She asks, brokenly:
“It makes sense that a man who lived five hundred years ago is gone five hundred years later… It makes sense that a man who lived two hundred years ago is gone two hundred years later… And there are people from a hundred years ago who are still around a hundred years later… And people from fifty years ago are mostly around fifty years later… But a man who lived one minute ago… who’s gone one minute later… is too cruel!”
Dallae rushes back inside in hysterical tears, and tries to eat the soondae she’d been happily eating a few minutes before. But her pregnancy acts up and she can’t stomach it, and she sobs to her unborn child, “Please, baby, just stay still a moment so Mommy can think…”
And so, back in the present, the Dallae who’s nodding off at Oh Joon’s story (and now we realize she’s faking sleep) says in a voiceover regarding Oh Joon’s sob story:
Dallae: “I understand. But please excuse me, I can no longer bear to see someone else, or myself, in pain. This is a request. Please won’t you stop, and not me why you’re hurting, how you’re hurting, or how much you’re hurting?”
In summary? Lee Da Hae is good, and thankfully has shed the silliness of Hello Miss. I hear people have compared her to her Yoorin role in My Girl, but personally I don’t really see that. Jang Hyuk is also pretty amusing as a sleazy kinda guy, and though his character seems on paper to resemble his bad-boy persona in Thank You, onscreen the similarities are minimal.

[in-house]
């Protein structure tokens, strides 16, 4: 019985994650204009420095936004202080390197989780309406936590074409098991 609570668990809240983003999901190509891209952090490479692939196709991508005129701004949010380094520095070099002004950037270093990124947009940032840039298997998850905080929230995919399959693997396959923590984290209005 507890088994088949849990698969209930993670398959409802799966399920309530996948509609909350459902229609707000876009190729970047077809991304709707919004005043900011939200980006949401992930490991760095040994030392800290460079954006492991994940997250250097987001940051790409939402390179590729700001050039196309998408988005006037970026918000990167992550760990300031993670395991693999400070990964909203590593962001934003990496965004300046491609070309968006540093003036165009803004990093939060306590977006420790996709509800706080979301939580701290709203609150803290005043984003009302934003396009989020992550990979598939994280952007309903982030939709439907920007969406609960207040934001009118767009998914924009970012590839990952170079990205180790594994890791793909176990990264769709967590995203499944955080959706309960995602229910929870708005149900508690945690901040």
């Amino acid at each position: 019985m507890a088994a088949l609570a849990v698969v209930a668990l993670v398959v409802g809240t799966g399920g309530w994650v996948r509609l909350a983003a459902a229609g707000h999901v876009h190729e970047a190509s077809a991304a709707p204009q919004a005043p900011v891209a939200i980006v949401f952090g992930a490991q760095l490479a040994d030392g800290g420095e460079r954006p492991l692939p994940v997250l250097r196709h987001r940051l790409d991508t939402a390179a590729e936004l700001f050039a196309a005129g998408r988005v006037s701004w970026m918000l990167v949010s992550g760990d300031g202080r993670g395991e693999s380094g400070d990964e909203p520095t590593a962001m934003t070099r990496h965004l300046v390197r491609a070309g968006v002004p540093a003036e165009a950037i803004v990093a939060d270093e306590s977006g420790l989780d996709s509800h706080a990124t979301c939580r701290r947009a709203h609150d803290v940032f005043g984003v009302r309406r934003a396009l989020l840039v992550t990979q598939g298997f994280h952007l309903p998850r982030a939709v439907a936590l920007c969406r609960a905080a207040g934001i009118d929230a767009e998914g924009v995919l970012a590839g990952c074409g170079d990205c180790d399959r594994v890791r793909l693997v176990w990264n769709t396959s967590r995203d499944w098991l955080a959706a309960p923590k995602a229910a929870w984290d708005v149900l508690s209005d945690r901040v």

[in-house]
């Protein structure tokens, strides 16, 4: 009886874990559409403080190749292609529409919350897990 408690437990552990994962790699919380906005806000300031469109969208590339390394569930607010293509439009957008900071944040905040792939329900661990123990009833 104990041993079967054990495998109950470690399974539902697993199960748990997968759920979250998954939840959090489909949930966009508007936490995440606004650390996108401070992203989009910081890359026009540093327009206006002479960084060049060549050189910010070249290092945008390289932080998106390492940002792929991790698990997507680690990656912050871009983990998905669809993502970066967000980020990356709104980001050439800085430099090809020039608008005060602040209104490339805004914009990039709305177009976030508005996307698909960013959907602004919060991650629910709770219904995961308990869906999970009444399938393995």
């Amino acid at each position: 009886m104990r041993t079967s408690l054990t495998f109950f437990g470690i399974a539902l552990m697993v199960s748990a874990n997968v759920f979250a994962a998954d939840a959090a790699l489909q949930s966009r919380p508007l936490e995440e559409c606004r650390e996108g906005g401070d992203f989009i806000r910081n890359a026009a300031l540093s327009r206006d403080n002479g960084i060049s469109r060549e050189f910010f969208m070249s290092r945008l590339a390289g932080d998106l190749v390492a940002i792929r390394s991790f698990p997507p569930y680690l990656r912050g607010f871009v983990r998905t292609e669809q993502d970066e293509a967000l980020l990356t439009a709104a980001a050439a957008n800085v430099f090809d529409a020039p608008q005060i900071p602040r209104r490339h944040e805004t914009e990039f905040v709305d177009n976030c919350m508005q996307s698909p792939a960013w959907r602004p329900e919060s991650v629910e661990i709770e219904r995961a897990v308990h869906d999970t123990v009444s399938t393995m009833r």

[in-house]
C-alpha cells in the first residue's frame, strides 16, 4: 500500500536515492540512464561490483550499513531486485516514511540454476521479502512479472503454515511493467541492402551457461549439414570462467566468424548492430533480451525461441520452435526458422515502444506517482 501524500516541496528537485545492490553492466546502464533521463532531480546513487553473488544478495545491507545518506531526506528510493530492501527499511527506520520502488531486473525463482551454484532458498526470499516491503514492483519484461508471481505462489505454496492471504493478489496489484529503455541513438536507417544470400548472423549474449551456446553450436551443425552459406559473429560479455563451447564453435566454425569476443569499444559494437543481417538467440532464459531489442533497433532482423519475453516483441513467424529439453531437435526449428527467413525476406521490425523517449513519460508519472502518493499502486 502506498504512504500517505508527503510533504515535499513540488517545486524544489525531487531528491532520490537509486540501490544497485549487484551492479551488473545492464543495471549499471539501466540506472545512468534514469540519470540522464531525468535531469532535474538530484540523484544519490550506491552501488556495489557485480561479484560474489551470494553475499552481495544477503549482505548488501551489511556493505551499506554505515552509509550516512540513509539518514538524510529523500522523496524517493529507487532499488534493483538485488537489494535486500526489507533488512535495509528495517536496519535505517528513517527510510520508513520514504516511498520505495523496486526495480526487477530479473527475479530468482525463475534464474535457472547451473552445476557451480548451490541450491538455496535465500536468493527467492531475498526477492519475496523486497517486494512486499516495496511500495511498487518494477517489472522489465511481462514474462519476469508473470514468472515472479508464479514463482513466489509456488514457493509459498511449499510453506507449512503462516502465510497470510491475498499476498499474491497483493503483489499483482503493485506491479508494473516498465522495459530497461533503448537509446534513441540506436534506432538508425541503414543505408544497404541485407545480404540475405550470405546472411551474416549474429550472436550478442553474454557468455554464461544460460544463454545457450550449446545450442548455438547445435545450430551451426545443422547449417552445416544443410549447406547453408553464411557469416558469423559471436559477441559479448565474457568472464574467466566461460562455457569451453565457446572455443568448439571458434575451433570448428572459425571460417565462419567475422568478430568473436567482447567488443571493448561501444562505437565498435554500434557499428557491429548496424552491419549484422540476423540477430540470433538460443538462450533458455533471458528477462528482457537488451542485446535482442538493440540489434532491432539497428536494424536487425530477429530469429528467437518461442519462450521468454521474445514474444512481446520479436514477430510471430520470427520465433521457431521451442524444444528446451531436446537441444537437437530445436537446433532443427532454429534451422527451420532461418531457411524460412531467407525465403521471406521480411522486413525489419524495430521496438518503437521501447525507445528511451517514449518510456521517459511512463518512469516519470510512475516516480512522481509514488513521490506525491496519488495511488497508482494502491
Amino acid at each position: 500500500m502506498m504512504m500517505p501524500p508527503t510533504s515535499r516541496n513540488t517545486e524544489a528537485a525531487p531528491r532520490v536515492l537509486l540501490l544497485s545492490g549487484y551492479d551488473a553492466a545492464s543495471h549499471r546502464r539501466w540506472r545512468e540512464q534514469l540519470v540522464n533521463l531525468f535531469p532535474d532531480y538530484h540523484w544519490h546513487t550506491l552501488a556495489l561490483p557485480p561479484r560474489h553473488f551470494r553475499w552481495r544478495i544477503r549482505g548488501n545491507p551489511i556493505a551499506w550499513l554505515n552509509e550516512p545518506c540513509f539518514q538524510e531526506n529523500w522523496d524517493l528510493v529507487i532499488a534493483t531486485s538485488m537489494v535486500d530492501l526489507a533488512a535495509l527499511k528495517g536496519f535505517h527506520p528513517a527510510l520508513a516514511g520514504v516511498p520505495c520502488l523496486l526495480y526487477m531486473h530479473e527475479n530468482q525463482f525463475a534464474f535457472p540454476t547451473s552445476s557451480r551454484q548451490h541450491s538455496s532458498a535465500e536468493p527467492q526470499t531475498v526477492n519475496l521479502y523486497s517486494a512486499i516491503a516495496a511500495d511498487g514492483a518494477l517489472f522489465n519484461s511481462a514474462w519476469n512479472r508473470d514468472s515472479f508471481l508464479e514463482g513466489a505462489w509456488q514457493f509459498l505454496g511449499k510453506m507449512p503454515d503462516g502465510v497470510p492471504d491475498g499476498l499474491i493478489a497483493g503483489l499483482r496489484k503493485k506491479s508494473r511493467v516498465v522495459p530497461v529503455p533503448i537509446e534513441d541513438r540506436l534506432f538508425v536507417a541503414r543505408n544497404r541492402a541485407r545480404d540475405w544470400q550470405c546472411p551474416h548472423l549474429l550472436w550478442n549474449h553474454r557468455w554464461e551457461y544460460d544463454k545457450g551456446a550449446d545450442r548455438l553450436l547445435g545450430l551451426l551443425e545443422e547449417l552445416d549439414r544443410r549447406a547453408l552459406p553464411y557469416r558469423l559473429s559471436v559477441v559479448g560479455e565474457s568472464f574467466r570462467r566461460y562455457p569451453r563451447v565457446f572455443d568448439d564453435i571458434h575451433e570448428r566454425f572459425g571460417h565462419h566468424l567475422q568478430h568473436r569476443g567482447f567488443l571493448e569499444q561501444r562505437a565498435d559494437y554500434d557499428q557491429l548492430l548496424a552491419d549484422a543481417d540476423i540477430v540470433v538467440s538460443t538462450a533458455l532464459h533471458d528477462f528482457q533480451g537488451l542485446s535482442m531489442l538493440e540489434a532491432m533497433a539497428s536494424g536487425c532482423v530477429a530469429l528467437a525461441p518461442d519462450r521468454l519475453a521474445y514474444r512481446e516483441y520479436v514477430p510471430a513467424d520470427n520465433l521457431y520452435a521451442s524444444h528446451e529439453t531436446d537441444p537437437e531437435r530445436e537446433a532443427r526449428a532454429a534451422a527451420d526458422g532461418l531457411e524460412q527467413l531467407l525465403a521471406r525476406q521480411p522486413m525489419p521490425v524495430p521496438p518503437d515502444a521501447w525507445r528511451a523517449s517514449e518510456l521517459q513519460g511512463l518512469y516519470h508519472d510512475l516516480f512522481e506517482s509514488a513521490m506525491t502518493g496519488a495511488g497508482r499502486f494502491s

I like that the two male leads are vastly disparate, and that neither falls into the category of a typical kdrama lead. One is a shameless scoundrel, and the other is a socially inept, abrasive workaholic whose gentler inner nature has been stifled.
All in all, a nice start to the series. For some reason, I’m hesitant about it, for while it’s probably a better start to a series than Hong Gil Dong, it’s not really as interesting to me. Hong Gil Dong is kinda off-the-wall and crazy, but it’s fresh. The characters here are well-drawn, but the story seems so… inevitable. Come on — who doesn’t know how Bulhandang‘s story will go? Dallae will resist Oh Joon’s overtures, Oh Joon will gnash his teeth in frustration over her indifference, they’ll keep clashing and both will start to fall for each other. Meanwhile, alpha male (or alpha nerd) Jin Gu will start to mellow out and he’ll be good to Dallae, plus there’s the added attraction of him being stinking rich. Then, at a crucial juncture, Dallae will learn Oh Joon was just playing her for money — which will eat away at him gradually and plague him with guilt. N’est-ce pas?
Well, we shall see.